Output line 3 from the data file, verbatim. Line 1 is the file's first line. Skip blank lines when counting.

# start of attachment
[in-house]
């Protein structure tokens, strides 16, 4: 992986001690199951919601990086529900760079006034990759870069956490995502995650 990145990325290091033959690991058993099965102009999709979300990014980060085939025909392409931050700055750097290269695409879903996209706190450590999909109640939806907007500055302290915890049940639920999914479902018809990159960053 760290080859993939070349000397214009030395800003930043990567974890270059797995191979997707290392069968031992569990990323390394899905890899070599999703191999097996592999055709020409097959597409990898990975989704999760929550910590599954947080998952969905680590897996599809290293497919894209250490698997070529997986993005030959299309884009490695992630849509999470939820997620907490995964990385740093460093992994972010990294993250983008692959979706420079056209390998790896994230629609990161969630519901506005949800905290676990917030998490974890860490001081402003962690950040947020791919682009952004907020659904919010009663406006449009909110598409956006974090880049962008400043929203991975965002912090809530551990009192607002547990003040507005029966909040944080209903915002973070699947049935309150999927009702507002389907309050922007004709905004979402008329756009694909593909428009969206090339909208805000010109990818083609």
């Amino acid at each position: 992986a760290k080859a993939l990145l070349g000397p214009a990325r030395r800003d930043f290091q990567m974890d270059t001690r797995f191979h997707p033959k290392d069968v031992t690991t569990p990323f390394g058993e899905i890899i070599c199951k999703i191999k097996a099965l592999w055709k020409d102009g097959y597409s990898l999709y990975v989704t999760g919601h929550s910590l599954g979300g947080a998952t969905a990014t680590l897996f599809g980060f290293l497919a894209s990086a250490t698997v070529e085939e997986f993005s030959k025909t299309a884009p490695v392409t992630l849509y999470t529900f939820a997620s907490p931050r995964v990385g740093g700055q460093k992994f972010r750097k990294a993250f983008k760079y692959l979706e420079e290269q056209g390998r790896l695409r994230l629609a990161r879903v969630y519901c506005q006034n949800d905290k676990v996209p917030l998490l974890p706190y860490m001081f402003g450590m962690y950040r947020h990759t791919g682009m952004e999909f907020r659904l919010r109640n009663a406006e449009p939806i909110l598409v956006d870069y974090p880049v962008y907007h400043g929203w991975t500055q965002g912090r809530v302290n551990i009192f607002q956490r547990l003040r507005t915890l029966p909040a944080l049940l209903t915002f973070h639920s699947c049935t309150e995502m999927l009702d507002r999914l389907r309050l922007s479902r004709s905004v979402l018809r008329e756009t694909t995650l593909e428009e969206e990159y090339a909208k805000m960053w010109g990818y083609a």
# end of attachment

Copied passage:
């Amino acid at each position: 992986a760290k080859a993939l990145l070349g000397p214009a990325r030395r800003d930043f290091q990567m974890d270059t001690r797995f191979h997707p033959k290392d069968v031992t690991t569990p990323f390394g058993e899905i890899i070599c199951k999703i191999k097996a099965l592999w055709k020409d102009g097959y597409s990898l999709y990975v989704t999760g919601h929550s910590l599954g979300g947080a998952t969905a990014t680590l897996f599809g980060f290293l497919a894209s990086a250490t698997v070529e085939e997986f993005s030959k025909t299309a884009p490695v392409t992630l849509y999470t529900f939820a997620s907490p931050r995964v990385g740093g700055q460093k992994f972010r750097k990294a993250f983008k760079y692959l979706e420079e290269q056209g390998r790896l695409r994230l629609a990161r879903v969630y519901c506005q006034n949800d905290k676990v996209p917030l998490l974890p706190y860490m001081f402003g450590m962690y950040r947020h990759t791919g682009m952004e999909f907020r659904l919010r109640n009663a406006e449009p939806i909110l598409v956006d870069y974090p880049v962008y907007h400043g929203w991975t500055q965002g912090r809530v302290n551990i009192f607002q956490r547990l003040r507005t915890l029966p909040a944080l049940l209903t915002f973070h639920s699947c049935t309150e995502m999927l009702d507002r999914l389907r309050l922007s479902r004709s905004v979402l018809r008329e756009t694909t995650l593909e428009e969206e990159y090339a909208k805000m960053w010109g990818y083609a």